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Use Coaching Techniques That Challenge Growth Plan how you will use each of the four coaching techniques from this section, and use them at appropriate moments during the coaching process.
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In the preceding Step 3, you left the object type as numeric to match the data source field format. Normally, these are the same, and keeping them the same can prevent a number of errors. There is, however, one possible exception: when your source system is a number field that you will never use as a measure. For example, product ID and customer number may be numeric fields in the source system, but you will rarely want to treat them as numbers (unless the coding has some meaningful logic that you wish to manipulate). In this case, I have in the past recommended setting the object type to character to prevent any object misuse. However, some of the user interfaces will now generate errors depending on the type of mismatch. Therefore, setting the Object Format is a safer alternative. Table 9-2 summarizes the different types and their settings. When you specify an object as a number (whether or not you specify it as a measure), certain functionality within Desktop Intelligence and Web Intelligence is available to end users. Users will be able to do sums, divisions, averages, and so forth, on these numbers. From a business point of view, these calculations make no sense against most ID fields. The only calculation that makes sense is a count: How many new products sold this month How many customers do I have The count calculation is available to all objects, regardless of their types (number, date, and character). The only way to suppress this functionality is by changing the ID field from numeric to character type (even though it is physically numeric). At one point this was a good workaround for preventing object misuse, but with each version of the software, it checks for certain object mismatches, and changing the type can later lead to errors. For example, in the Test Fashion universe, from a business point of view, I would much prefer that Month Number be a date type object. This would allow users to use all the wonderful date functions within Web Intelligence formulas. However, it is a numeric field in the physical database, and if you specify it as a date type object in the universe, users will receive an error when executing a query. If users want to display a long month name within a report that is derived from the numeric month (so January instead of 1), they have to use multiple report functions to convert the numeric field to character and then to date. In Web Intelligence:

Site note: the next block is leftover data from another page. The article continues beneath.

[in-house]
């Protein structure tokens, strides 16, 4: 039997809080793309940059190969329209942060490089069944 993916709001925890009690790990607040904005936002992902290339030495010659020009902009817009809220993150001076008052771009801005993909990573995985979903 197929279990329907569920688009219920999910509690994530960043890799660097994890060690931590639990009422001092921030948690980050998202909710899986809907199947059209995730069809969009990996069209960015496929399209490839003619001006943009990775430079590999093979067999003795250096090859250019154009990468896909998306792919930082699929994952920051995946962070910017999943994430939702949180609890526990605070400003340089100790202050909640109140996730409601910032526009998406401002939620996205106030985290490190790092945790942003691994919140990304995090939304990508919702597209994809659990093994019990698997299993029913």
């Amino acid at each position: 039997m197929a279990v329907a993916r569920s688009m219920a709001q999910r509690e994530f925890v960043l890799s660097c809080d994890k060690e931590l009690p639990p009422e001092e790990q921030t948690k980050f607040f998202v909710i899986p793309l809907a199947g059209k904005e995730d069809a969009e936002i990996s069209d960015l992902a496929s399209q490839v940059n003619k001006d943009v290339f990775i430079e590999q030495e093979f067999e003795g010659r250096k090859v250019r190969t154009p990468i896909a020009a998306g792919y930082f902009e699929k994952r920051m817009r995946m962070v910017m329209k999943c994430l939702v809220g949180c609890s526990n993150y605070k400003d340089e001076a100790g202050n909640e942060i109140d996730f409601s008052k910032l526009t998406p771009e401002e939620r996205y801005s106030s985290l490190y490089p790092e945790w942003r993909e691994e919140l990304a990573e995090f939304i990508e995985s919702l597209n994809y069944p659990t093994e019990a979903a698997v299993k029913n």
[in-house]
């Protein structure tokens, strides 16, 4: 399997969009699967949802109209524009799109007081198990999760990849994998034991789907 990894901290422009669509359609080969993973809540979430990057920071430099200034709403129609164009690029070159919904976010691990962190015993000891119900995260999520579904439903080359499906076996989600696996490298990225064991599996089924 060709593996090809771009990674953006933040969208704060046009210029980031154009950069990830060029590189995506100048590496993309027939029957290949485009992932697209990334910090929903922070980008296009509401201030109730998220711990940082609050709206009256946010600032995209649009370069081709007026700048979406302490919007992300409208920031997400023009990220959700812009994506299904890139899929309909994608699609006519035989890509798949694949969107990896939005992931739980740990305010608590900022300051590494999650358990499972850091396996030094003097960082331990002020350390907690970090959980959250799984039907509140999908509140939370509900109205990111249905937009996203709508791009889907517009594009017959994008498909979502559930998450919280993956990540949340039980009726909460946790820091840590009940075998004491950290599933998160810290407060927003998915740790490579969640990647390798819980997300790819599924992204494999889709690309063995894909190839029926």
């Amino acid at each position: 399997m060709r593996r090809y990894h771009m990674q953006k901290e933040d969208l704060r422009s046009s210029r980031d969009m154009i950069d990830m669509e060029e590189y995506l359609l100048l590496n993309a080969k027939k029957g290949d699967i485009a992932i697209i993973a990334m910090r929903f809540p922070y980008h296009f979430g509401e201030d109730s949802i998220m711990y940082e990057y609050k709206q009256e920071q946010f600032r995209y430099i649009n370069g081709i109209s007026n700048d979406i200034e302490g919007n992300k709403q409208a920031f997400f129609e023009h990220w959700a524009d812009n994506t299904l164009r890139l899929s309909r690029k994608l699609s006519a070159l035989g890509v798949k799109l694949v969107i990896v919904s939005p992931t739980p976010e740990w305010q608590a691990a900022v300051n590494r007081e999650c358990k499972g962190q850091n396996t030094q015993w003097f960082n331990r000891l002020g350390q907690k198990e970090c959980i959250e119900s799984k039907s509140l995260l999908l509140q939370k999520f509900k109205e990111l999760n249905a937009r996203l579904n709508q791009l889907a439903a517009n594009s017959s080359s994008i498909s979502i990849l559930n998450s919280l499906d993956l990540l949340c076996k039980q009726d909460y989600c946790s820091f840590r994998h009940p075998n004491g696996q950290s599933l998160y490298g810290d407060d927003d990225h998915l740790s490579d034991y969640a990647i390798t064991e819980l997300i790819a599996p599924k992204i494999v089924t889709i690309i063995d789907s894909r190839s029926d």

DisplayPort Interface Standard
Now that the visual interface of the application is all done, you can concentrate on adding code to tie all the buttons and icons to events. Events represent actions, such as selecting a menu item or clicking a button. Open the ActionList component by double-clicking it. From the action list editor, select File from the Categories column and double-click the FileNew action. This opens the Unit1.cpp source file. Now add the following lines of code into this function.
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